Unpublished Dispositionjames Glenn Collins, Plaintiff-appellant, v. United States Parole Commission, Defendant-appelleee, 758 F.2d 652 (6th Cir. 1985)Annotate this Case
On appeal from the United States District Court for the Eastern District of Tennessee
Before: LIVELY, Chief Judge; ENGEL, Circuit Judge; and CELEBREZZE, Senior Circuit Judge.
Petitioner James Glenn Collins appeals from the order of United States District Judge Robert L. Taylor of the Eastern District of Tennessee dismissing his petition for writ of habeas corpus.
In 1970, petitioner James Glenn Collins was convicted on a two-count federal indictment and an 11 year (cumulative) sentence was imposed. Collins served a total of 7 years and 27 days of his sentence before he was paroled. While on parole, Collins was convicted and sentenced on a state offense. At a parole revocation hearing, the United States Parole Commission revoked his parole and ordered that the unexpired term of his original federal sentence was to be served consecutively to his state sentence.
Petitioner Collins brought suit under 28 U.S.C. § 2255 against defendant United States Parole Commission (Commission) alleging that the Commission did not follow applicable parole guidelines and thus violated his due process rights. The district judge construed the complaint as a motion under 28 U.S.C. § 2241 since Sec. 2255 is only available for claims arising from the imposition of sentence. Wright v. U.S. Board of Parole, 557 F.2d 74 (6th Cir. 1977). Collins argued that under applicable parole guidelines, time served on his new state sentence should be counted as time served on the unexpired term of his original federal sentence. As such, Collins concluded that the Commission's failure to credit him with time served on his state sentence violated his due process rights. Judge Taylor held that the Parole Commission and Reorganization Act, 18 U.S.C. § 4201 et seq., allows the Parole Commission to order the unexpired term of Collins' original federal sentence to be served consecutively to his state sentence.
Petitioner Collins appeals from the decision and order of the district court. The sole issue on appeal is whether Collins, the federal parolee, is entitled to have the time served on a new state sentence credited towards the unexpired portion of his original federal sentence following revocation of his parole. This issue requires the interpretation of the Parole Commission and Reorganization Act which provides in relevant part:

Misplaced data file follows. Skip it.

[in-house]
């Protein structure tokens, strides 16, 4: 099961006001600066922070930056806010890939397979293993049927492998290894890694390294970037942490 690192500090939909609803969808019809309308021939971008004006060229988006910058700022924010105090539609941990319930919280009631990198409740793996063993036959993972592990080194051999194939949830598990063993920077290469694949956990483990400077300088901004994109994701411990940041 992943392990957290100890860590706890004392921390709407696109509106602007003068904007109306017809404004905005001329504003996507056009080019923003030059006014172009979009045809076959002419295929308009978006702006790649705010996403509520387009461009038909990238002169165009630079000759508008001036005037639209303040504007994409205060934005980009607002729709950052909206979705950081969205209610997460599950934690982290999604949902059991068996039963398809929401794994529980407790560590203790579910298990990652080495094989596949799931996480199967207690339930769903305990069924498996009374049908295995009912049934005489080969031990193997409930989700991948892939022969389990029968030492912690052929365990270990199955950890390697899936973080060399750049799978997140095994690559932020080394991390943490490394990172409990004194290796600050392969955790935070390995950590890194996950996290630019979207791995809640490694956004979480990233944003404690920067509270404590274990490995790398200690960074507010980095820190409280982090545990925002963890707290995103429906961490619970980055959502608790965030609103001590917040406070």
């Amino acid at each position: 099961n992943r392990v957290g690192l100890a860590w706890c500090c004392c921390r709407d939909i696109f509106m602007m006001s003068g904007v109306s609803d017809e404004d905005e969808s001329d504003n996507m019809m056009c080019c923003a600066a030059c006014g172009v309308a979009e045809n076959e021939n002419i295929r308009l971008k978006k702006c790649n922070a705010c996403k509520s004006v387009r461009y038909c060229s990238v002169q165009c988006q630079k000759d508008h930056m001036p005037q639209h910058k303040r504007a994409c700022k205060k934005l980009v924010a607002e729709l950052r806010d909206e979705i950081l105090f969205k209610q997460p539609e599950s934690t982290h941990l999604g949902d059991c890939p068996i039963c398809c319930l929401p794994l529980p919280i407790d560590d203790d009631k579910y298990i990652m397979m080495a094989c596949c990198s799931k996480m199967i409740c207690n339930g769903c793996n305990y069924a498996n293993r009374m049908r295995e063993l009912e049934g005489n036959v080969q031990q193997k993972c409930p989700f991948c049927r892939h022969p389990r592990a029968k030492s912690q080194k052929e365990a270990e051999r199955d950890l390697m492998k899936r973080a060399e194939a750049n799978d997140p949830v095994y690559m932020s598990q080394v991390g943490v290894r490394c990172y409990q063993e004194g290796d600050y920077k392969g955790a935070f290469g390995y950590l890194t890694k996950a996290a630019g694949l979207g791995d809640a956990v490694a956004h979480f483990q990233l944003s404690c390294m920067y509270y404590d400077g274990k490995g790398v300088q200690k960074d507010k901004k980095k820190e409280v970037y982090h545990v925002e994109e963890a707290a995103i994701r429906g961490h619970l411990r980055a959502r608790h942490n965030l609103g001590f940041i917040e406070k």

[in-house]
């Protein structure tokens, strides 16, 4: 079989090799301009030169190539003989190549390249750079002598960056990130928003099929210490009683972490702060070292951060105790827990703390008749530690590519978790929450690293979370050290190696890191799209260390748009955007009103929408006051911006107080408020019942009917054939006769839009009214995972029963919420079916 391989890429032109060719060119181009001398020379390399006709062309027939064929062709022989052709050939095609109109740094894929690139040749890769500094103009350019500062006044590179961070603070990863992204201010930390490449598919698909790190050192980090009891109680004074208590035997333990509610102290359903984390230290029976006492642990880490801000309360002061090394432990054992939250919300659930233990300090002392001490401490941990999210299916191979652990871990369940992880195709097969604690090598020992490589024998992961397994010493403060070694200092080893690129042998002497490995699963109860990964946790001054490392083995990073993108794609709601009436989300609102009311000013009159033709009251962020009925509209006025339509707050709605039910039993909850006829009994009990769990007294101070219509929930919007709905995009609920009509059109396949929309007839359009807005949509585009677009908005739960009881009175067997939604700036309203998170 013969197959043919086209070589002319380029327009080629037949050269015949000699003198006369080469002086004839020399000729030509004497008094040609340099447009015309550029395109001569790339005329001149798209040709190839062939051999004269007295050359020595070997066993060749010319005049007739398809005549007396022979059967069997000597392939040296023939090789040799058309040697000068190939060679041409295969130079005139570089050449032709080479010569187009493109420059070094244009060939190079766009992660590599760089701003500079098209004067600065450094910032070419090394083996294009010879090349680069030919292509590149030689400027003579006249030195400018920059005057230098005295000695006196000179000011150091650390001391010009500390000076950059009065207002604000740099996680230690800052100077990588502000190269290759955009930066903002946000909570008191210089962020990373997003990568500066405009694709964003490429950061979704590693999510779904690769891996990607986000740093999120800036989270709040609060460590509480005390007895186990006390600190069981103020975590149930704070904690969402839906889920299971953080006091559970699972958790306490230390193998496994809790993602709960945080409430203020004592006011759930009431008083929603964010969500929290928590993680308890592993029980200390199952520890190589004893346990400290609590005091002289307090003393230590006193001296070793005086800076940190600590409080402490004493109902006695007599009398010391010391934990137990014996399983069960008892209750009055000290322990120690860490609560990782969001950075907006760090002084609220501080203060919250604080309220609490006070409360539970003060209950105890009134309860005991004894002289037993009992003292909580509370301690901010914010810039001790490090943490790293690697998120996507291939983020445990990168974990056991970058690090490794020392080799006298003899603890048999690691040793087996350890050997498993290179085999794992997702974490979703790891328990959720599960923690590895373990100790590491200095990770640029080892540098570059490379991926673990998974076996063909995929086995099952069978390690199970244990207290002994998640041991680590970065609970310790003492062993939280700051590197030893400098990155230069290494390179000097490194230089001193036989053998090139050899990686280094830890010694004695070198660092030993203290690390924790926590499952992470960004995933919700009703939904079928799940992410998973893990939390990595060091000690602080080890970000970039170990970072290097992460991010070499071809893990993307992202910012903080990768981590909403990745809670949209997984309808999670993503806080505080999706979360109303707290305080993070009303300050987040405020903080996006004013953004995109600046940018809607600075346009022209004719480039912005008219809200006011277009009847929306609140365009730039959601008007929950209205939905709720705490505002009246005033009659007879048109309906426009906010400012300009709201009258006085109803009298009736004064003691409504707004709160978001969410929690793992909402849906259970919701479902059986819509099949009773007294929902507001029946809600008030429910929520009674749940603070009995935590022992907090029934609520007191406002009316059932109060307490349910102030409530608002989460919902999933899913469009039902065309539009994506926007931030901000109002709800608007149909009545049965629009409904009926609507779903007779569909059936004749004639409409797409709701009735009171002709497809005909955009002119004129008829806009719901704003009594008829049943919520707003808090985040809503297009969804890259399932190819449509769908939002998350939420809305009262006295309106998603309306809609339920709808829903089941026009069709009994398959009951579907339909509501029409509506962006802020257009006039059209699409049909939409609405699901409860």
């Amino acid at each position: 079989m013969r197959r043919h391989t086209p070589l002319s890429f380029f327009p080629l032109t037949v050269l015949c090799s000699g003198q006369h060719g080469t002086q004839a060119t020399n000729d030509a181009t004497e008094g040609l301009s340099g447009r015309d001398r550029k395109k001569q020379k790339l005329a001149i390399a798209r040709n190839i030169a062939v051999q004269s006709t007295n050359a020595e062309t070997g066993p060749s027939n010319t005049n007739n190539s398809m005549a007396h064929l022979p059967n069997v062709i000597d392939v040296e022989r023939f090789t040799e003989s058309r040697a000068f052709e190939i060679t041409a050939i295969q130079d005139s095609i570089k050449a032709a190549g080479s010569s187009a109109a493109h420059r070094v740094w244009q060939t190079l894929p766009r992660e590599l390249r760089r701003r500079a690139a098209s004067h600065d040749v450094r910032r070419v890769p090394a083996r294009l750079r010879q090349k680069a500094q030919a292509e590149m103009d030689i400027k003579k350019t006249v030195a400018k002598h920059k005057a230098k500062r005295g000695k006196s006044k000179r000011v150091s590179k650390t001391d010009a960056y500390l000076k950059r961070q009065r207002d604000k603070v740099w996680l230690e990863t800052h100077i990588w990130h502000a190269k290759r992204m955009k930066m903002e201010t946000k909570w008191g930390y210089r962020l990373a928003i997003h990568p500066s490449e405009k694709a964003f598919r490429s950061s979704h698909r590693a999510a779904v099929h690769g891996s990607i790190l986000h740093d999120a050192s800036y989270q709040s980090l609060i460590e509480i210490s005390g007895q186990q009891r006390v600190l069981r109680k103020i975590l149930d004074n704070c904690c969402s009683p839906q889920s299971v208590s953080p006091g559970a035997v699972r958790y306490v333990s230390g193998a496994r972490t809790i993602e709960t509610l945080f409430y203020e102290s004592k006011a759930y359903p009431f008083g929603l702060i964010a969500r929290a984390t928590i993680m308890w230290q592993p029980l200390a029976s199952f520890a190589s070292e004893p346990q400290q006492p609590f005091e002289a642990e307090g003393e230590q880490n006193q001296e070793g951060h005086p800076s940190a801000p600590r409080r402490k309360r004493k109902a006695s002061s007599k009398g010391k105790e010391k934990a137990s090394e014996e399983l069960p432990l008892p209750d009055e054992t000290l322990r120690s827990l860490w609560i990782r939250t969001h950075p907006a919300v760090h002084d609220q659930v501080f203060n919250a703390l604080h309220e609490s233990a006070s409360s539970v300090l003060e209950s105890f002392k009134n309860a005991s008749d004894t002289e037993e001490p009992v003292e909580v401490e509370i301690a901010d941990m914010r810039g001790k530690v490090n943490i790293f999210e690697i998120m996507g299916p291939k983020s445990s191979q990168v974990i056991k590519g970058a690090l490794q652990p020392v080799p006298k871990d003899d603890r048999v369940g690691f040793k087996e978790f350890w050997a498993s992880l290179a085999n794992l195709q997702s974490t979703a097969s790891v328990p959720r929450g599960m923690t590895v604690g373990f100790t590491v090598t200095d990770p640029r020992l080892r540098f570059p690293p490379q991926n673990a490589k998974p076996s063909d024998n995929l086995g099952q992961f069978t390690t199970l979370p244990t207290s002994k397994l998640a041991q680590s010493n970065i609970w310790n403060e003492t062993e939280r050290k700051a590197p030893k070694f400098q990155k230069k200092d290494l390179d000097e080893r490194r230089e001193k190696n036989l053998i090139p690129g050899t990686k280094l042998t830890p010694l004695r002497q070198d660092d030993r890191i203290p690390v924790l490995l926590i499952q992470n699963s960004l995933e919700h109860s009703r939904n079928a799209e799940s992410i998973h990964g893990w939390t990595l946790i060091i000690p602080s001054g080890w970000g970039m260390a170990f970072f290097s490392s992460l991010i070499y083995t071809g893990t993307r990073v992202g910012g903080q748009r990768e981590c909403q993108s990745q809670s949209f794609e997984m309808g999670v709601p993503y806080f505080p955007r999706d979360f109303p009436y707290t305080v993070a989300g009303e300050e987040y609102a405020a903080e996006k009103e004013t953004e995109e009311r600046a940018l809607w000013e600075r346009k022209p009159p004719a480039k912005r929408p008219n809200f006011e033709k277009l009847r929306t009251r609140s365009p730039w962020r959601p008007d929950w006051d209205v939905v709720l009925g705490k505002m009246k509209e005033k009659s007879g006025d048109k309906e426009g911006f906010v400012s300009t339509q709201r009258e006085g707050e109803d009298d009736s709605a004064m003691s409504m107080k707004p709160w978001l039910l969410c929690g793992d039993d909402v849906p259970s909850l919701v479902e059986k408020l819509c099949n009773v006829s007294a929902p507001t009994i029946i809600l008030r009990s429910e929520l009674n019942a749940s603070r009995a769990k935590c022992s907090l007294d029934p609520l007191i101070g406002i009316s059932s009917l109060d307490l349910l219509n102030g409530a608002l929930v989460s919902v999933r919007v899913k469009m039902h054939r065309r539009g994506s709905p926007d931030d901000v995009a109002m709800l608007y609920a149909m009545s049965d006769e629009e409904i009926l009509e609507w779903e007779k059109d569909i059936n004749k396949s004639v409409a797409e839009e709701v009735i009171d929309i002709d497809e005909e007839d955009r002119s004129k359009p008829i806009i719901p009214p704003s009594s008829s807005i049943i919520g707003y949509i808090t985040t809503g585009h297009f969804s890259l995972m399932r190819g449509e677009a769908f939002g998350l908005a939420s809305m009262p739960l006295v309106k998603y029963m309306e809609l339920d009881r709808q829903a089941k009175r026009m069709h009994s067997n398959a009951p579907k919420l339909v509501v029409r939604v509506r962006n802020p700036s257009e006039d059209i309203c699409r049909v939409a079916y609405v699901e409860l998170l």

In the case of a parolee who has been convicted of a Federal, State or local crime committed subsequent to his release on parole, and such crime is punishable by a term of imprisonment, detention or incarceration in any penal facility, the Commission shall determine, in accordance with the provisions of section 4214(b) or (c), whether all or any part of the unexpired term being served at the time of parole shall run concurrently or consecutively with the sentence imposed for the new offense, but in no case shall such service together with such time as the parolee has previously served in connection with the offense for which he was paroled, be longer than the maximum term for which he was sentenced in connection with such offense.
18 U.S.C. § 4210(b) (2) (emphasis added).
Collins argues that the cited statute requires that the unexpired portion of his original period of incarceration must begin to run once parole is revoked regardless of any contrary expression by the Commission. Petitioner's rationale is that parole must either be in effect or revoked, and if the latter, time must begin to run on his period of incarceration. Hence, Collins asserts that under the cited statute the Parole Commission may either revoke parole which recommences the period of incarceration or defer revocation of parole until it desires the period of incarceration for the original federal offenses to recommence.
Upon consideration, the court is of the opinion that these contentions, while imaginative, find support neither in the language of the cited statute, nor in its legislative history, nor in the interpretation placed upon it by the Parole Commission and the courts. Pursuant to section 4210(b) (2), the Parole Commission may revoke parole and order the unexpired term of his original federal sentence to be served consecutively to his state sentence.